Tuolumne County Profile - Community Indicators Project 2008
Tuolumne County Profile Introduction Health and Safety Education and the Arts Natural Resources and Recreation Economy and Infrastructure Appendices Conclusion Acknowledgements

Forest Health

Why is this important?

Healthy forests provide quality habitat for a wide range of fish, wildlife, and plant species. They are the source of our clean water, offer abundant recreation opportunities, and provide raw materials for local businesses such as the timber industry.

Much of Tuolumne County is comprised of forested ecosystems, including oak woodlands in the lower elevations up through the pines and the fir at the crest of the Sierra Nevada range. The social and economic health of the county is directly tied to the health of our forests.

A century of fire suppression combined with prolonged drought and associated insect infestation left many forested areas unhealthy and susceptible to wildfire. As the population increases adjacent to and within these forested ecosystems, the threat of wildfire to life and property has become a major public concern.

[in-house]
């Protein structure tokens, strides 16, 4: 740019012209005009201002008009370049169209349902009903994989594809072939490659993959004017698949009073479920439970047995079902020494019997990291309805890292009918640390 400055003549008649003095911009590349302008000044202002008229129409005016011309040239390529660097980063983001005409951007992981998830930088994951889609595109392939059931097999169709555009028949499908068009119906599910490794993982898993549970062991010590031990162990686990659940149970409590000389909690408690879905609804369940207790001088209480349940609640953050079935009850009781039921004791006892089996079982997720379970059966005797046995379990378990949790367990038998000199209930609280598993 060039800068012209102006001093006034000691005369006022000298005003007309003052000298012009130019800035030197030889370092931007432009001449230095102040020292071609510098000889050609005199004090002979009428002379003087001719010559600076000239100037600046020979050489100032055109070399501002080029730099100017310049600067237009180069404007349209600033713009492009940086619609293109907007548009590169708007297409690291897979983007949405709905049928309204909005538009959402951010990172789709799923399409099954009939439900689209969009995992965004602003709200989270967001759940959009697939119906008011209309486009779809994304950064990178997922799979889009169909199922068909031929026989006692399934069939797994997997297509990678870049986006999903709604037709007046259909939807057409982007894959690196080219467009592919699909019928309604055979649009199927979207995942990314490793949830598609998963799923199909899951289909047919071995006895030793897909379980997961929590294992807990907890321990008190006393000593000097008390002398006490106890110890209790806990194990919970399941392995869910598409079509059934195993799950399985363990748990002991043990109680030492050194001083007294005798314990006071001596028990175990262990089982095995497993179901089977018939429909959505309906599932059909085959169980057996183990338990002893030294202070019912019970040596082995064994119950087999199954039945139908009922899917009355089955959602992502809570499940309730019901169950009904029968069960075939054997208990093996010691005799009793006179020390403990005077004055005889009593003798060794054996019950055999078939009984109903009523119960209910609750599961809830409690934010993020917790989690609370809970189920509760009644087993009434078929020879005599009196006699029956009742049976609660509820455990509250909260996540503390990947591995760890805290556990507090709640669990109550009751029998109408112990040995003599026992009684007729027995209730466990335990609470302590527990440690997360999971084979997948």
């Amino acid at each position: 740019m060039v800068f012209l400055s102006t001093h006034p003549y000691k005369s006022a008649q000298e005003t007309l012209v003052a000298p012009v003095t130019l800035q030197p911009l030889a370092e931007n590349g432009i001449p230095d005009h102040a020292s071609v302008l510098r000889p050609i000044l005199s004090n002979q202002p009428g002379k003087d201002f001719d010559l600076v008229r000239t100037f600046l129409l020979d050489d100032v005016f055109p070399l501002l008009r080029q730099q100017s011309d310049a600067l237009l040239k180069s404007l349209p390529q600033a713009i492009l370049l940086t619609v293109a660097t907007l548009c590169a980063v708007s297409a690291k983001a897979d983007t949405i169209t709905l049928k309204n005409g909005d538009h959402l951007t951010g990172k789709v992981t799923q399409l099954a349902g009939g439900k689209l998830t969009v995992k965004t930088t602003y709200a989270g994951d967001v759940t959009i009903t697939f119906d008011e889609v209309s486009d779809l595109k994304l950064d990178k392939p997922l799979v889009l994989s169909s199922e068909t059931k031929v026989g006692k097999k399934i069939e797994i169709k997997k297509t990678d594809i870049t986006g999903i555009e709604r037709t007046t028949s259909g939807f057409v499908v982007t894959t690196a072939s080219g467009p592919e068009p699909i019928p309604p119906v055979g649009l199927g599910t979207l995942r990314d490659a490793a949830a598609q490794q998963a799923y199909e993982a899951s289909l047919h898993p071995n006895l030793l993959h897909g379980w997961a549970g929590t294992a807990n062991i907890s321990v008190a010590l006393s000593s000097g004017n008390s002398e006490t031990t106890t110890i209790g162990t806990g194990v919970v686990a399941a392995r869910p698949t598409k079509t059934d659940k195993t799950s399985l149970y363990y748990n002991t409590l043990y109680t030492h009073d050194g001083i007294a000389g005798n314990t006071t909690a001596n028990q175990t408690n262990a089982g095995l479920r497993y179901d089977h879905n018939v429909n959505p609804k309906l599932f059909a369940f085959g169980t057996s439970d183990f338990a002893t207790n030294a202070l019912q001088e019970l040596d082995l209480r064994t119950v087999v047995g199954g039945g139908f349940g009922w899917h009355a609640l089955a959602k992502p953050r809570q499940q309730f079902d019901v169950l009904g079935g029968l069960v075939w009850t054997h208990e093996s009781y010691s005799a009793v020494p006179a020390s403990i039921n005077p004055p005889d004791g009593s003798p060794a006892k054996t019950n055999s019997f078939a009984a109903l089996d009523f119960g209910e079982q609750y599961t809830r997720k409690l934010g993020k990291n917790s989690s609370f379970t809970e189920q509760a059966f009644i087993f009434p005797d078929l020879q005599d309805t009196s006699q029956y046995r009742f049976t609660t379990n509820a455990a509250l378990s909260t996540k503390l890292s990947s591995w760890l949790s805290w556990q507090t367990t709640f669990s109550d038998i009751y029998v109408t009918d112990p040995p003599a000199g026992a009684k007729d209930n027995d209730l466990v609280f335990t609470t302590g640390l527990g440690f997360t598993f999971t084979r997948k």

The local sawmills provide an important source for employment and income, and maintaining forest health. Sawmills assist in reducing the density of overstocked timber stands as do other fuel treatments such as prescribed burning and mechanical brush shredding.

What is the measure?

Vegetation Management by, (1) the number of acres that are treated to reduce hazardous fuels in our forest and woodlands, (2) the wildland fires by number and acres.

How are we doing?

Acres treated in the Stanislaus National Forest increased over each of the last four years. The number of fires between 1 - 99 acres has increased while the number of fires from 100 - 4,999 acres decreased.

Current management meets the agencies’ goals and objectives, addressing changing conditions on the forest to lessen fire spread and intensity.

Community Indicators Project
Tuolumne County - Central Sierra Mountains